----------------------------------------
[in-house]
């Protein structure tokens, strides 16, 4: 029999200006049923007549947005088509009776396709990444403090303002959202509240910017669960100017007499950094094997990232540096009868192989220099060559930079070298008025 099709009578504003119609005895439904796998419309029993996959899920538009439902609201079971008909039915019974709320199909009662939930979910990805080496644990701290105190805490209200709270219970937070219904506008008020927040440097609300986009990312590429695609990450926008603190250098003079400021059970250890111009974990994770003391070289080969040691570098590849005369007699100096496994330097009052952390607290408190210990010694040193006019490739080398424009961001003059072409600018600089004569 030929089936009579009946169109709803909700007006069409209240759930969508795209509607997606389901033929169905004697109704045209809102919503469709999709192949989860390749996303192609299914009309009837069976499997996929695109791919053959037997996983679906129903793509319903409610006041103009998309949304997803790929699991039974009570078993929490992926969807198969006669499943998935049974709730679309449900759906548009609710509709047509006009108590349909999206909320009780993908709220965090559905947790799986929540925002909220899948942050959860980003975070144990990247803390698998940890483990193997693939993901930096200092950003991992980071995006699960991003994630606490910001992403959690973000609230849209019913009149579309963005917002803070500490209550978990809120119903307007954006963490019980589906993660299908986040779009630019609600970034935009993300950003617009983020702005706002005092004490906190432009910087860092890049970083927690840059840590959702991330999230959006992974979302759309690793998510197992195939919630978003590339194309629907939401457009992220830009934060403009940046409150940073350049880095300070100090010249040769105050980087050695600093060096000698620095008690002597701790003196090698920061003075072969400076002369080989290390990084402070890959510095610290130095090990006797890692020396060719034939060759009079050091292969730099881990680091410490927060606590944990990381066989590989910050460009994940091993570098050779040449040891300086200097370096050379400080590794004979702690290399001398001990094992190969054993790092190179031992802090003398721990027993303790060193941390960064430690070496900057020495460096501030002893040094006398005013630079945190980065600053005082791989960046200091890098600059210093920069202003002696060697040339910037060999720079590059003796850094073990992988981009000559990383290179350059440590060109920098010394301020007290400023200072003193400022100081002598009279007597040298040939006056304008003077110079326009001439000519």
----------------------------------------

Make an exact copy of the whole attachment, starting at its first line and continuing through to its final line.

[in-house]
């Protein structure tokens, strides 16, 4: 029999200006049923007549947005088509009776396709990444403090303002959202509240910017669960100017007499950094094997990232540096009868192989220099060559930079070298008025 099709009578504003119609005895439904796998419309029993996959899920538009439902609201079971008909039915019974709320199909009662939930979910990805080496644990701290105190805490209200709270219970937070219904506008008020927040440097609300986009990312590429695609990450926008603190250098003079400021059970250890111009974990994770003391070289080969040691570098590849005369007699100096496994330097009052952390607290408190210990010694040193006019490739080398424009961001003059072409600018600089004569 030929089936009579009946169109709803909700007006069409209240759930969508795209509607997606389901033929169905004697109704045209809102919503469709999709192949989860390749996303192609299914009309009837069976499997996929695109791919053959037997996983679906129903793509319903409610006041103009998309949304997803790929699991039974009570078993929490992926969807198969006669499943998935049974709730679309449900759906548009609710509709047509006009108590349909999206909320009780993908709220965090559905947790799986929540925002909220899948942050959860980003975070144990990247803390698998940890483990193997693939993901930096200092950003991992980071995006699960991003994630606490910001992403959690973000609230849209019913009149579309963005917002803070500490209550978990809120119903307007954006963490019980589906993660299908986040779009630019609600970034935009993300950003617009983020702005706002005092004490906190432009910087860092890049970083927690840059840590959702991330999230959006992974979302759309690793998510197992195939919630978003590339194309629907939401457009992220830009934060403009940046409150940073350049880095300070100090010249040769105050980087050695600093060096000698620095008690002597701790003196090698920061003075072969400076002369080989290390990084402070890959510095610290130095090990006797890692020396060719034939060759009079050091292969730099881990680091410490927060606590944990990381066989590989910050460009994940091993570098050779040449040891300086200097370096050379400080590794004979702690290399001398001990094992190969054993790092190179031992802090003398721990027993303790060193941390960064430690070496900057020495460096501030002893040094006398005013630079945190980065600053005082791989960046200091890098600059210093920069202003002696060697040339910037060999720079590059003796850094073990992988981009000559990383290179350059440590060109920098010394301020007290400023200072003193400022100081002598009279007597040298040939006056304008003077110079326009001439000519």